Medtronic nets heartening FDA nod for AI algorithms to detect afib, arrhythmia

Medtronic has its heart set on ensuring that its insertable cardiac monitors are as accurate as possible, and a new pair of artificial intelligence algorithms might be just the ticket.

The AccuRhythm algorithms read cardiac data collected by Medtronic’s implantable monitors to identify abnormalities in a patient’s heartbeat, then automatically alert the patient’s cardiologist and care team to speed up treatment of the irregular rhythm.

The AI was trained on a database of more than 1 million electrocardiogram readings. With that extensive training, the algorithms aim to send out only the most accurate alerts to instances of atrial fibrillation or asystole, a common cause of cardiac arrest in which an extended pause occurs between heartbeats.

Both cloud-based algorithms are newly cleared by the FDA, allowing them to be deployed for use in reading the heart rhythm data collected by Medtronic’s Linq II insertable cardiac monitor, which the company claims is already the most accurate monitor available.

The AccuRhythm AI will be accessible through Medtronic’s CareLink Network digital platform for patient management later this year.

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Alongside the FDA OKs, Medtronic also offered a preview of the results of a study validating the AccuRhythm software’s afib- and asystole-detecting abilities. The full results are slated to be presented at the Heart Rhythm Society’s annual meeting later this week.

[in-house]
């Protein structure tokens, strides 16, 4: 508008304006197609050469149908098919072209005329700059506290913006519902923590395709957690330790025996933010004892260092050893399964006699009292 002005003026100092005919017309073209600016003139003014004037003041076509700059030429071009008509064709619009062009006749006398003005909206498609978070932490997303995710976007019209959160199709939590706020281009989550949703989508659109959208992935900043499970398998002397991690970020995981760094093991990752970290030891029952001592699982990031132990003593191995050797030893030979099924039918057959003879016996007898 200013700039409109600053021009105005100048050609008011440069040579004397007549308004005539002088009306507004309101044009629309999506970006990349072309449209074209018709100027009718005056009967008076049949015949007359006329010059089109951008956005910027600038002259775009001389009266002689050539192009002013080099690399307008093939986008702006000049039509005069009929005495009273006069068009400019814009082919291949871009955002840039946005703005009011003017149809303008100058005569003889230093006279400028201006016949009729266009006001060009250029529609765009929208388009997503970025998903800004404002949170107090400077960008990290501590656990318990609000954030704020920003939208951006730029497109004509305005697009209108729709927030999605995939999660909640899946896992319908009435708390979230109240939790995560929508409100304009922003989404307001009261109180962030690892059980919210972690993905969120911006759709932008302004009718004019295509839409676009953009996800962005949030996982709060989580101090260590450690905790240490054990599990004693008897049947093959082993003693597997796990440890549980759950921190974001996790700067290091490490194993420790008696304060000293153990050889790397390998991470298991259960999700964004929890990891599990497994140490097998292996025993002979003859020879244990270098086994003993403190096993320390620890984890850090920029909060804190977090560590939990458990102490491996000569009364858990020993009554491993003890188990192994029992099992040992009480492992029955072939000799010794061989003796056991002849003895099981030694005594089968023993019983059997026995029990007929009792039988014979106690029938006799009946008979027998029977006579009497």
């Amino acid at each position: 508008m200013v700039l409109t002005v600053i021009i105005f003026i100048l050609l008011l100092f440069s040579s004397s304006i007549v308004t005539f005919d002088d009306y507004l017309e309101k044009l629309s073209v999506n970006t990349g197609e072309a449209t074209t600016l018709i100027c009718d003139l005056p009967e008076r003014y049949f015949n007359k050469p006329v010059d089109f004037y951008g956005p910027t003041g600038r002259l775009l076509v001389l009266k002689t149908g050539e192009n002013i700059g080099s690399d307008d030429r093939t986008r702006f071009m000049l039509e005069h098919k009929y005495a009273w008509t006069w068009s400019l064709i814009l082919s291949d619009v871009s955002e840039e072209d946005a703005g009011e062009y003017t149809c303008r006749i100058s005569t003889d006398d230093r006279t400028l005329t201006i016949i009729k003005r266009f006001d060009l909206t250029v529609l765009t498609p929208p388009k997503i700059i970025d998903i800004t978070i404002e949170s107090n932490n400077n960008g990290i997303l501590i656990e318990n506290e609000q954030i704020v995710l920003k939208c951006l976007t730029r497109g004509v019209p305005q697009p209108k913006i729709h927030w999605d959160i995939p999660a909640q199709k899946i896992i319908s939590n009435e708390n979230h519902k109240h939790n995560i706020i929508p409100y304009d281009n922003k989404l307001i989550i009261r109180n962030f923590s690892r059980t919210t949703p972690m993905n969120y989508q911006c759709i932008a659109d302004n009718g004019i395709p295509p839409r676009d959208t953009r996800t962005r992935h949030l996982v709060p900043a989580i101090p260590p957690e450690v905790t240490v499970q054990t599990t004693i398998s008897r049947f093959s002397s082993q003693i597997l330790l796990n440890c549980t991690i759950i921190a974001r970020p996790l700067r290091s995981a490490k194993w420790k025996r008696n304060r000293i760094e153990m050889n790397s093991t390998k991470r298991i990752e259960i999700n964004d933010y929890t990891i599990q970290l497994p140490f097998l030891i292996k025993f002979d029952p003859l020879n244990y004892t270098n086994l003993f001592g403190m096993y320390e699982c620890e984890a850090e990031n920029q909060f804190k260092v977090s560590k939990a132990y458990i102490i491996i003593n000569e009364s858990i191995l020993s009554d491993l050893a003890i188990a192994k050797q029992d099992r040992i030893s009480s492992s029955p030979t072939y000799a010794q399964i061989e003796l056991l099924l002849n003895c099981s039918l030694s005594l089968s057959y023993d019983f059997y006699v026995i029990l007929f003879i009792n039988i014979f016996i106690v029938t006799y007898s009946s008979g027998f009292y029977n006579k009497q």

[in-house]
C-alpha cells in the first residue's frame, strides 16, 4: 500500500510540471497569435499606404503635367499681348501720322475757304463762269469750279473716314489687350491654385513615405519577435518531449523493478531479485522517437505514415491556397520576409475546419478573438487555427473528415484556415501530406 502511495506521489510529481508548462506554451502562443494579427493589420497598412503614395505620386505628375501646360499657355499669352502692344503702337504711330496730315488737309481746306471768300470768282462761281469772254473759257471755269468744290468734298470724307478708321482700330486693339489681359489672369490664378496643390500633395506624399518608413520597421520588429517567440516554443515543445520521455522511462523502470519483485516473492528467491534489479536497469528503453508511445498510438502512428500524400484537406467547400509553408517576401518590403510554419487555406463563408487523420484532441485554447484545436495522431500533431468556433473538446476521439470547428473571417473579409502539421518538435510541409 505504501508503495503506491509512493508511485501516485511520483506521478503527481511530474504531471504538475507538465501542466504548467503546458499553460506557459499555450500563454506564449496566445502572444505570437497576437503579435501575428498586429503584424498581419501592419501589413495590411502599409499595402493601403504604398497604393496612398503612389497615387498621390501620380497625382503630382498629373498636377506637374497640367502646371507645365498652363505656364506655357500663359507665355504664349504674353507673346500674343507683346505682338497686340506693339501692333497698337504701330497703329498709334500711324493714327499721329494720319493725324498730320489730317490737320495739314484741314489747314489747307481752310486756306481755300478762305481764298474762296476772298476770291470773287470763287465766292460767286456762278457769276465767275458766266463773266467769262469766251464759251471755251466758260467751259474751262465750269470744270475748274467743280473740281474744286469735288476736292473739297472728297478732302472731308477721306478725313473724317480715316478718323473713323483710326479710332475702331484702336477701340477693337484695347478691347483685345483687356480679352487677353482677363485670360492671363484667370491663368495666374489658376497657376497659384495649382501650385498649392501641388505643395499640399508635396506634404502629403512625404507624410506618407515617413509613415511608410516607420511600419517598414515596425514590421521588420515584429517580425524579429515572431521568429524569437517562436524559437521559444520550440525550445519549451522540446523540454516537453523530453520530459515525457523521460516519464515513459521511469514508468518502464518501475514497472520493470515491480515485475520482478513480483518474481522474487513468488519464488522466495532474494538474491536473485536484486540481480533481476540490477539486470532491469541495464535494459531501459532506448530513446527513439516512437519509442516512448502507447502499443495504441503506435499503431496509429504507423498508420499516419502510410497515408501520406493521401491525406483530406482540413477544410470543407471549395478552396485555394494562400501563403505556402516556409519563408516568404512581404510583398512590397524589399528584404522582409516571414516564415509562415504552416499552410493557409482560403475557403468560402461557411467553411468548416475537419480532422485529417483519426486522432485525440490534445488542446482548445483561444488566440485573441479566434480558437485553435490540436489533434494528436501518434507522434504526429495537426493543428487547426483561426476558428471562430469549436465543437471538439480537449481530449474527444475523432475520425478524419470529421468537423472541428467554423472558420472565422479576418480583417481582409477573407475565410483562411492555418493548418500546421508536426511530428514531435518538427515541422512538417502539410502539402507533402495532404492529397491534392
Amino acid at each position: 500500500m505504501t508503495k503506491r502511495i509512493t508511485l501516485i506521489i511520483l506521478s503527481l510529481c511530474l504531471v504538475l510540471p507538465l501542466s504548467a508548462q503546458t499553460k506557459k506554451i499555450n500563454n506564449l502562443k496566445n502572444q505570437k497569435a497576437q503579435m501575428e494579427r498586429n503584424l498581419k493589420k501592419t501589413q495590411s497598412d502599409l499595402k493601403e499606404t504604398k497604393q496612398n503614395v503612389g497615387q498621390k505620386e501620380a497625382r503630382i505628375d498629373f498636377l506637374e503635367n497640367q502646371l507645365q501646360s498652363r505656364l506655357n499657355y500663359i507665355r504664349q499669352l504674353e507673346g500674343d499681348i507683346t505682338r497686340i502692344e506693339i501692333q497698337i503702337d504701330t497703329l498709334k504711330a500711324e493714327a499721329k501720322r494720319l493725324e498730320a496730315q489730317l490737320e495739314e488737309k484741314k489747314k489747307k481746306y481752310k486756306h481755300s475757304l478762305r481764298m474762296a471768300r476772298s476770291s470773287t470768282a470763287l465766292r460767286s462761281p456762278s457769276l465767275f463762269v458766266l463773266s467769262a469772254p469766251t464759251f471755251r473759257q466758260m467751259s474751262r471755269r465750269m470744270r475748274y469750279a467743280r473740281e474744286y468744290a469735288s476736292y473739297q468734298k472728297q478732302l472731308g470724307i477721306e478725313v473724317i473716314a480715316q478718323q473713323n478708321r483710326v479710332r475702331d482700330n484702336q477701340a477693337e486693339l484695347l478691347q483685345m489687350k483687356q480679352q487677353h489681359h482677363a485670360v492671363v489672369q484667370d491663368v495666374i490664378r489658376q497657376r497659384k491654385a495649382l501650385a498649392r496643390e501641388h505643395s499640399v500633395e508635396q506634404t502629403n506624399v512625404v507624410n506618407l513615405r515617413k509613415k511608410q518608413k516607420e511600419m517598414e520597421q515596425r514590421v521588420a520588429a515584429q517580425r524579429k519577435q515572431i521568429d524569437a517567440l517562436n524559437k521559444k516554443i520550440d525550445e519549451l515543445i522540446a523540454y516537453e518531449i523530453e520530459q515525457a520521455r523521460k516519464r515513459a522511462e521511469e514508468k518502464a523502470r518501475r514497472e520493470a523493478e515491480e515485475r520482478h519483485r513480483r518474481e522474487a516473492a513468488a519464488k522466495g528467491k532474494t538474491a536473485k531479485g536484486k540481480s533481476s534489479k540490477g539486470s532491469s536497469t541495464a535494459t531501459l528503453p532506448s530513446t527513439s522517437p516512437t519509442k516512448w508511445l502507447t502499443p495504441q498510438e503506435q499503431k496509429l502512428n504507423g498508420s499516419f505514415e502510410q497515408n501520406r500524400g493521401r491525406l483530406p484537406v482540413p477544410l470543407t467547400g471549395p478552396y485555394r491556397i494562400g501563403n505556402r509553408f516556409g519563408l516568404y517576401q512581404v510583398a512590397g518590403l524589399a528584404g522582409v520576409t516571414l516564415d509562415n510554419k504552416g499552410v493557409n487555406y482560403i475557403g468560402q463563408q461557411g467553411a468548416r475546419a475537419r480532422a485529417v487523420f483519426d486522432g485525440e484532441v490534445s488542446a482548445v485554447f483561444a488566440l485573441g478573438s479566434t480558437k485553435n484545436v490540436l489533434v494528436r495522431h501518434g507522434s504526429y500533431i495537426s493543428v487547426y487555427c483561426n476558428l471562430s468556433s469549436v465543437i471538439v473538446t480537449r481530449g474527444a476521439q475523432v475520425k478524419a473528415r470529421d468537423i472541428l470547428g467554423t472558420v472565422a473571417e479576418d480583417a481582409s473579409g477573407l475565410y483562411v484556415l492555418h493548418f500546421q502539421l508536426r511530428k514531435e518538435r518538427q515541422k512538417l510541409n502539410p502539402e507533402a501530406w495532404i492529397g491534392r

According to Medtronic’s data, the algorithm designed to identify instances of an accelerated or otherwise irregular heartbeat correctly identified more than 99% of afib instances, while also reducing false alarms by about 74%.

The asystole-specific “Pause” algorithm, meanwhile, almost completely eliminated false alarms, cutting them down by more than 97%. At the same time, it was able to identify 100% of all true asystole occurrences.

“Applying AccuRhythm AI to LINQ II data is a significant ICM innovation, enabling us to reduce clinical inefficiencies resulting from false alerts and help physicians better identify and focus on the actionable data they need to treat their patients,” said Rob Kowal, M.D., Ph.D., chief medical officer of Medtronic’s cardiovascular diagnostics and services business.

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The upgrade comes almost exactly one year after Medtronic was given the regulatory go-ahead to begin rolling out the Linq II device in both the U.S. and Europe, for patients who must be continuously monitored for symptoms like dizziness and chest pain due to abnormal heart rhythm.

Since its debut, Linq II has been touted as a longer-lasting and significantly more accurate alternative to other insertable cardiac monitors. It can be implanted for up to four and a half years and—even before the introduction of the new AI algorithms—registered the lowest rate of false afib alerts of all similar devices.

Linq II also boasts a tiny footprint, measuring in at about one-third the size of a AAA battery. Plus, it can be remotely adjusted and monitored through Medtronic’s smartphone app or in-home communication device, a feature that was especially important as the monitor was launched amid the throes of the COVID-19 pandemic.